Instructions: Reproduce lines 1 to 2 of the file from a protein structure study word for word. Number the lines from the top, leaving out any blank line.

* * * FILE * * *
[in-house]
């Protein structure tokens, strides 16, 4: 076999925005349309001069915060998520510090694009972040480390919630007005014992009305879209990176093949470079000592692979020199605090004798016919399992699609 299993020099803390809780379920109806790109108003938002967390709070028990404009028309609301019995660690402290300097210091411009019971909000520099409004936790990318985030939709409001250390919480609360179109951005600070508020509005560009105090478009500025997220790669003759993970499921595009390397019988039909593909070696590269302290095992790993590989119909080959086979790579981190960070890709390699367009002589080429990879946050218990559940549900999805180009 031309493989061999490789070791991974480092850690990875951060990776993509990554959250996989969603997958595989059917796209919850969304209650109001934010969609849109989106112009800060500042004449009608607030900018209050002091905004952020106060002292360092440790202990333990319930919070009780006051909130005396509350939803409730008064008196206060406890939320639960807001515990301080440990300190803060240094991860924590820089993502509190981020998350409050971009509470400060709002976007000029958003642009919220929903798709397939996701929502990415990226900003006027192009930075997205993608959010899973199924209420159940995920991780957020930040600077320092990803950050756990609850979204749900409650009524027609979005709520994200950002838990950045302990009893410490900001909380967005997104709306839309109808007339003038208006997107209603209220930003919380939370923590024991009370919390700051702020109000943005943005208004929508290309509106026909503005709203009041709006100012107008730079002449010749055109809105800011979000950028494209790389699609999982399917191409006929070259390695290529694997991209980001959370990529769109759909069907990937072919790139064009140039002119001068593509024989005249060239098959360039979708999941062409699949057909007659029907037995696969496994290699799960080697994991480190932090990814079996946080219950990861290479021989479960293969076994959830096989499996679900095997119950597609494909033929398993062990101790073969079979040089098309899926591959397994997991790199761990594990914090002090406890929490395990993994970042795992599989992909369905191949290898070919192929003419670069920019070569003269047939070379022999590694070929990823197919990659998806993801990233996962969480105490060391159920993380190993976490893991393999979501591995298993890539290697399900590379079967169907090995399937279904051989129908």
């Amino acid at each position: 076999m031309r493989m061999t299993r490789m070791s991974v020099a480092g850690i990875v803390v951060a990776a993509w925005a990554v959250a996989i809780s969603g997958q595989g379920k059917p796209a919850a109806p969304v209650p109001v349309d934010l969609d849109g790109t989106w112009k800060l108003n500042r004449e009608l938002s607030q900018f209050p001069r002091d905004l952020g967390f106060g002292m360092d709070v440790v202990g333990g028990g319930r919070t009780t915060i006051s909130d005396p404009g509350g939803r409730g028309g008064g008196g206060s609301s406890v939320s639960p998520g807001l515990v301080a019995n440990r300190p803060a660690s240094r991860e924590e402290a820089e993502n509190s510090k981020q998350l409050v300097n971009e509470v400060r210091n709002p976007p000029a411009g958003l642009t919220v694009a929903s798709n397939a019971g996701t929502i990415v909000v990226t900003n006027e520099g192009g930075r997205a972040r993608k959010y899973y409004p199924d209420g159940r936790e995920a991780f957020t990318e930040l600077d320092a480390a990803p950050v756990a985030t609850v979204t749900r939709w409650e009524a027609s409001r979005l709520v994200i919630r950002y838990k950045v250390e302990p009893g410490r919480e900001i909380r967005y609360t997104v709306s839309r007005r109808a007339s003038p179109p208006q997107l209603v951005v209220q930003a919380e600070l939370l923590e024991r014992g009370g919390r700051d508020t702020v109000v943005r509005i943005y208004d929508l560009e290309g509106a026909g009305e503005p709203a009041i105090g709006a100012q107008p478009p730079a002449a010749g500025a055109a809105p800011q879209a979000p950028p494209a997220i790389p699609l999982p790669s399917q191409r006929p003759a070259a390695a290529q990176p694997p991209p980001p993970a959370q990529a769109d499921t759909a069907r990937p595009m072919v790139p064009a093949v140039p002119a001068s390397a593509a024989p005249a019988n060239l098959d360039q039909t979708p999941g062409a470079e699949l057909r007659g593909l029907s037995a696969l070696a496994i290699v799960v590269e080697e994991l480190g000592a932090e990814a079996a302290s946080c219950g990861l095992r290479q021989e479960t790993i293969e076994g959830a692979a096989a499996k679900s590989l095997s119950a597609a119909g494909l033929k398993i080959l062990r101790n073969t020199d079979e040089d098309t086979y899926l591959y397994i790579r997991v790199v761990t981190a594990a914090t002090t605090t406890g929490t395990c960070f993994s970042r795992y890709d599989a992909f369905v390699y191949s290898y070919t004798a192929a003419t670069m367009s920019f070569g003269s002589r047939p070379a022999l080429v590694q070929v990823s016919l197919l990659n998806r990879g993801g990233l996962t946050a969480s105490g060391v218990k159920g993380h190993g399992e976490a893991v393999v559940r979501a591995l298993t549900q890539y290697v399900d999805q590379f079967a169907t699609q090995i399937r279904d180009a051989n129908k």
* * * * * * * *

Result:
[in-house]
């Protein structure tokens, strides 16, 4: 076999925005349309001069915060998520510090694009972040480390919630007005014992009305879209990176093949470079000592692979020199605090004798016919399992699609 299993020099803390809780379920109806790109108003938002967390709070028990404009028309609301019995660690402290300097210091411009019971909000520099409004936790990318985030939709409001250390919480609360179109951005600070508020509005560009105090478009500025997220790669003759993970499921595009390397019988039909593909070696590269302290095992790993590989119909080959086979790579981190960070890709390699367009002589080429990879946050218990559940549900999805180009 031309493989061999490789070791991974480092850690990875951060990776993509990554959250996989969603997958595989059917796209919850969304209650109001934010969609849109989106112009800060500042004449009608607030900018209050002091905004952020106060002292360092440790202990333990319930919070009780006051909130005396509350939803409730008064008196206060406890939320639960807001515990301080440990300190803060240094991860924590820089993502509190981020998350409050971009509470400060709002976007000029958003642009919220929903798709397939996701929502990415990226900003006027192009930075997205993608959010899973199924209420159940995920991780957020930040600077320092990803950050756990609850979204749900409650009524027609979005709520994200950002838990950045302990009893410490900001909380967005997104709306839309109808007339003038208006997107209603209220930003919380939370923590024991009370919390700051702020109000943005943005208004929508290309509106026909503005709203009041709006100012107008730079002449010749055109809105800011979000950028494209790389699609999982399917191409006929070259390695290529694997991209980001959370990529769109759909069907990937072919790139064009140039002119001068593509024989005249060239098959360039979708999941062409699949057909007659029907037995696969496994290699799960080697994991480190932090990814079996946080219950990861290479021989479960293969076994959830096989499996679900095997119950597609494909033929398993062990101790073969079979040089098309899926591959397994997991790199761990594990914090002090406890929490395990993994970042795992599989992909369905191949290898070919192929003419670069920019070569003269047939070379022999590694070929990823197919990659998806993801990233996962969480105490060391159920993380190993976490893991393999979501591995298993890539290697399900590379079967169907090995399937279904051989129908």